Guys, this is a relatively easy one.
Movies the world over are shown at a frame rate of 24 fps - that is 24 images are projected onto the cinema screen every second. Movie film is a very high resolution format, far higher in resolution than the DVD format. Accordingly, the movie itself is not the limiting factor in deciding between PAL and NTSC format DVDs, as the same source material is usually used to create both the PAL and the NTSC versions of a particular DVD. Therefore, the limiting factor in resolution is the DVD itself, with PAL inherently higher in resolution than NTSC.
The general rule of thumb when considering the time differences between PAL and NTSC formats is a simple one. Assuming no cuts have been made and the features are identical, the NTSC format runs 4% longer than PAL.
When converting NTSC to PAL, two things need to be accomplished. Firstly, 480 lines of resolution have to be up-converted to 576 lines of resolution, and 30 images per second have to be down converted to 25 images per second.
The resolution up-conversion does not actually add any real picture information to the image because you cannot create real picture information where none existed before. It does, however, make the picture viewable on a PAL display often resulting in a superficially better-looking image, however, if both transfers have been taken from the same source and the conversion process has been correctly applied, the differences between the two are undistinguishable to the naked eye.
The frame rate conversion actually results in a loss of temporal resolution, as PAL has a lower frame rate than NTSC.
Some people have claimed that PAL sources sound speeded up and claim to be able to tell the difference between a PAL and NTSC print. I don't believe that - the human ear is simply not that sensitive.
When converting PAL to NTSC, the converse situation applies with 576 lines of resolution being down-converted to 480 lines of resolution, and frames need to be inserted to go from the 25 frames per second of PAL to the 30 frames per second of NTSC.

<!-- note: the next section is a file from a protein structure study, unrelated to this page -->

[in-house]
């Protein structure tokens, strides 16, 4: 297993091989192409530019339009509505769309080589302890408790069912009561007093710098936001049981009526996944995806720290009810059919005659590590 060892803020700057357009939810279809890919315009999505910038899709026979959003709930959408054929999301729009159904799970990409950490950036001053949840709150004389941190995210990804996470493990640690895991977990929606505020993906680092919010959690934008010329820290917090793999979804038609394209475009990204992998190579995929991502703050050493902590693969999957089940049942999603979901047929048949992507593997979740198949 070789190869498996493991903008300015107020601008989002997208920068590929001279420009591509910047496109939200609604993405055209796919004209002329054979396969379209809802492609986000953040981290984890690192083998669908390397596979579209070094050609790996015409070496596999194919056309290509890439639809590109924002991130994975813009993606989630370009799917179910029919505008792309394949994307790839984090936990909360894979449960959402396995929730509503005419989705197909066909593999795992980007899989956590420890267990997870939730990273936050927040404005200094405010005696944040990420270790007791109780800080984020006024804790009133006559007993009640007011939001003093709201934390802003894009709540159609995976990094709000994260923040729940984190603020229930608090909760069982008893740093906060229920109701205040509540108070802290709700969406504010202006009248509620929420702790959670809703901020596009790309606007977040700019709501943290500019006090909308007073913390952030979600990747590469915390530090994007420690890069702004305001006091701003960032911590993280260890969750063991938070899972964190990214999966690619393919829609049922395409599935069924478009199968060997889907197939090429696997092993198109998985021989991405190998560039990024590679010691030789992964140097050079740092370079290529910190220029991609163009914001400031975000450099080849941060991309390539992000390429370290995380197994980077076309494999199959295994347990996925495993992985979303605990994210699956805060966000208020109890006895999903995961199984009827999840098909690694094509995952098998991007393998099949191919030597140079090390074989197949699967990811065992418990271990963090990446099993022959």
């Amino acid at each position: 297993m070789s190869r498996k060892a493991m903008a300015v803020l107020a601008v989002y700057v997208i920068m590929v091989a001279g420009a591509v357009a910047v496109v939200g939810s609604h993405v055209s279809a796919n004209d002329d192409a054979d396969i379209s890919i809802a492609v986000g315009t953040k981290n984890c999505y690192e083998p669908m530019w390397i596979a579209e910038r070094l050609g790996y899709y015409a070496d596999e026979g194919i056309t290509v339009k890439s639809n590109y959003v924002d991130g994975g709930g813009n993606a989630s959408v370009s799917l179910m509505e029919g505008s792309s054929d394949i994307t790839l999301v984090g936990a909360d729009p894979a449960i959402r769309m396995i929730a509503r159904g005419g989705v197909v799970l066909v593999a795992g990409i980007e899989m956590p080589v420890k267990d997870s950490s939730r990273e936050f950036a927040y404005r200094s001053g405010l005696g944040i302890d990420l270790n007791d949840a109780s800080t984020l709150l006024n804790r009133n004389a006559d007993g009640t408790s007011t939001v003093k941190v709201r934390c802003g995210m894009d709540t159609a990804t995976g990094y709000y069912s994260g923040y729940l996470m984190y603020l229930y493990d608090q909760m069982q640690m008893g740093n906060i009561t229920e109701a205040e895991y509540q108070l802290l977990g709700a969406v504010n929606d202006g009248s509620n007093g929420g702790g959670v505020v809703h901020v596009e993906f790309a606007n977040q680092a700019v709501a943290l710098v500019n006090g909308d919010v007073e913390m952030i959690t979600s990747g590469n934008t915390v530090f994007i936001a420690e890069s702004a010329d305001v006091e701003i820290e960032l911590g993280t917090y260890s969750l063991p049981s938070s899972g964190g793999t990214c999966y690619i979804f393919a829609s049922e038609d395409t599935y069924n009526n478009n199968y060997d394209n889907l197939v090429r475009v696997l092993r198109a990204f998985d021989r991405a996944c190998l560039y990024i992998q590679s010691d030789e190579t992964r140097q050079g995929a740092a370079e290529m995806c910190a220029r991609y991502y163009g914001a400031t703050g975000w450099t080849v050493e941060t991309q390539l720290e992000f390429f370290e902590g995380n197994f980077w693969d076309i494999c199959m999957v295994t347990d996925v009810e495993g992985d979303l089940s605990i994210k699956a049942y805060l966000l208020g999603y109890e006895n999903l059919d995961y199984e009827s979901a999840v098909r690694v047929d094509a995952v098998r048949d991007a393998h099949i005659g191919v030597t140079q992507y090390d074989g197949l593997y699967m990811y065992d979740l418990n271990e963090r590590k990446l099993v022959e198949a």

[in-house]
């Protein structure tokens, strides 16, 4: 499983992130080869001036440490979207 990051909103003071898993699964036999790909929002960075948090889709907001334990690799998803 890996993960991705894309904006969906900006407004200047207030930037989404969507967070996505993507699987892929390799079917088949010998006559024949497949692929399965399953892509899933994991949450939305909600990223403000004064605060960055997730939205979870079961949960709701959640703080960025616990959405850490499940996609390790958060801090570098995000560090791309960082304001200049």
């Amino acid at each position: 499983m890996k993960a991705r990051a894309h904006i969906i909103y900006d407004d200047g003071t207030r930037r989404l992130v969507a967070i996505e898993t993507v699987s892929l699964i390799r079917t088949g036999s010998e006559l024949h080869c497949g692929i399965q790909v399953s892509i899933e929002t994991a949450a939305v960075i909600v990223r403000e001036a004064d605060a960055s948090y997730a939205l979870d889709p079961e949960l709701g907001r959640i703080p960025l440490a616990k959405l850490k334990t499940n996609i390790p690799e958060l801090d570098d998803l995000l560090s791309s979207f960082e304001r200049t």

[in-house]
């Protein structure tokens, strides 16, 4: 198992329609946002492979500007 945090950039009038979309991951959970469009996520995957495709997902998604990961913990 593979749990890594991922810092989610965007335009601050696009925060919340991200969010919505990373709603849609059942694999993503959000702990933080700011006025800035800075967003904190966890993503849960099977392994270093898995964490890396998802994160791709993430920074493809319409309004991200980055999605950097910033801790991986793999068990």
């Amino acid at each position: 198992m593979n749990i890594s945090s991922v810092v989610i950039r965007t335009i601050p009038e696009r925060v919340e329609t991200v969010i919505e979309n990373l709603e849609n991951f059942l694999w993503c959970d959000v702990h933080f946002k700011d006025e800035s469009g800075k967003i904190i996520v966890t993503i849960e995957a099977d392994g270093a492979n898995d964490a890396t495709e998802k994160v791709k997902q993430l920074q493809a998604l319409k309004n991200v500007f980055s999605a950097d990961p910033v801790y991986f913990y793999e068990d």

Once again, the resultant image is of less actual resolution than the original image, as information is discarded spatially and made up temporally.
Complicating this issue is the fact that more and more programming is being created in high definition and these high definition formats can usually be converted down to PAL or NTSC equally well, with both formats having their respective disadvantages.
It has been established that a PAL DVD has 20% more resolution than an NTSC DVD. This does not necessarily translate into a superior image.
The DVD format relies on a video compression format (MPEG-2) to allow a reasonable length of programming to fit onto a single DVD. The longer the programming, the higher the compression ratio needs to be, and the more likely it is that visible compression artefacts will be present. If an additional 20% of resolution needs to be compressed, then this can potentially result in a lesser quality image if the programming is over-compressed. Fortunately, many PAL DVDs are being produced as dual layer discs, whereas their NTSC counterparts are being produced as single layer discs, thus providing the necessary room for both versions to look their best.
Movies on PAL DVDs play back 4% faster than their NTSC counterparts. The great majority of people will never notice this but strangely for a small minority it's an intolerable artefact.
In conclusion, PAL is a higher resolution format for DVD than NTSC. All else being equal, a PAL DVD of a movie should look significantly better than the equivalent NTSC DVD. If a PAL version of a movie DVD is not 16x9 enhanced and the NTSC version is 16x9 enhanced, then the NTSC version will be the preferred version, all else being equal.
For video-based material it's generally better for the DVD to remain in the same format as the source material. Do your homework before purchasing a DVD! Check as many resources as you can in order to determine which version of a particular DVD is the most appropriate one to purchase.
Hope this helps.